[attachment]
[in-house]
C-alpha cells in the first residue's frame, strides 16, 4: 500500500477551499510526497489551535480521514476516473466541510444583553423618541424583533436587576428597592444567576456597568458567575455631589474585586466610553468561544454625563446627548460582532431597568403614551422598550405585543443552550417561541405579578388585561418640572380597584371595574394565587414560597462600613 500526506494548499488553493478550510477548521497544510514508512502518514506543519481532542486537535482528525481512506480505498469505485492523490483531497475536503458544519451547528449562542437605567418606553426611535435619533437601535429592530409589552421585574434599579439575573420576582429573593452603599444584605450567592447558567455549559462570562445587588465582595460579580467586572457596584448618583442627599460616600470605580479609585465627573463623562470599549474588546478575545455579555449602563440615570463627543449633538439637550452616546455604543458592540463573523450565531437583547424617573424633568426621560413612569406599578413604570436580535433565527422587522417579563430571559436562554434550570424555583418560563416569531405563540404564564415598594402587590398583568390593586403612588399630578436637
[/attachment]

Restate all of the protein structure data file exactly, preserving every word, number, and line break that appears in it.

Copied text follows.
[in-house]
C-alpha cells in the first residue's frame, strides 16, 4: 500500500477551499510526497489551535480521514476516473466541510444583553423618541424583533436587576428597592444567576456597568458567575455631589474585586466610553468561544454625563446627548460582532431597568403614551422598550405585543443552550417561541405579578388585561418640572380597584371595574394565587414560597462600613 500526506494548499488553493478550510477548521497544510514508512502518514506543519481532542486537535482528525481512506480505498469505485492523490483531497475536503458544519451547528449562542437605567418606553426611535435619533437601535429592530409589552421585574434599579439575573420576582429573593452603599444584605450567592447558567455549559462570562445587588465582595460579580467586572457596584448618583442627599460616600470605580479609585465627573463623562470599549474588546478575545455579555449602563440615570463627543449633538439637550452616546455604543458592540463573523450565531437583547424617573424633568426621560413612569406599578413604570436580535433565527422587522417579563430571559436562554434550570424555583418560563416569531405563540404564564415598594402587590398583568390593586403612588399630578436637